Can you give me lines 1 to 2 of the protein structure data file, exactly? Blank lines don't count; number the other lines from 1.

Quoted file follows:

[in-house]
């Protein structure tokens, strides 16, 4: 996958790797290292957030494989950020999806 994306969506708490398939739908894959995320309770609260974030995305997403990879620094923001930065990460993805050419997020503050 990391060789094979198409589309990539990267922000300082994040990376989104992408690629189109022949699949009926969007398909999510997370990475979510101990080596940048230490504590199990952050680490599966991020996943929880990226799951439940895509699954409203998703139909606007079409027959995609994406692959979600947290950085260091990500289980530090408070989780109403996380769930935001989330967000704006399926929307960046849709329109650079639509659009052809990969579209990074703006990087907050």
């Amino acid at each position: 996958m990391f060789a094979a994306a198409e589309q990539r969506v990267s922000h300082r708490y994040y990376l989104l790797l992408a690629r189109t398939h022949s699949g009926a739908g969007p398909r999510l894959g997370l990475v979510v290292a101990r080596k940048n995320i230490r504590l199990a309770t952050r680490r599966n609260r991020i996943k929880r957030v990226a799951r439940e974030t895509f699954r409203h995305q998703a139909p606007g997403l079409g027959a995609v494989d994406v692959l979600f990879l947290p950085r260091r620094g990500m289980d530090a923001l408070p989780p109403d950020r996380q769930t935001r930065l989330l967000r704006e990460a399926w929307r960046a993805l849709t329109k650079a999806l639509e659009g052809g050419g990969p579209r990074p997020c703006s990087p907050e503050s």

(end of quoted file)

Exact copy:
[in-house]
């Protein structure tokens, strides 16, 4: 996958790797290292957030494989950020999806 994306969506708490398939739908894959995320309770609260974030995305997403990879620094923001930065990460993805050419997020503050 990391060789094979198409589309990539990267922000300082994040990376989104992408690629189109022949699949009926969007398909999510997370990475979510101990080596940048230490504590199990952050680490599966991020996943929880990226799951439940895509699954409203998703139909606007079409027959995609994406692959979600947290950085260091990500289980530090408070989780109403996380769930935001989330967000704006399926929307960046849709329109650079639509659009052809990969579209990074703006990087907050």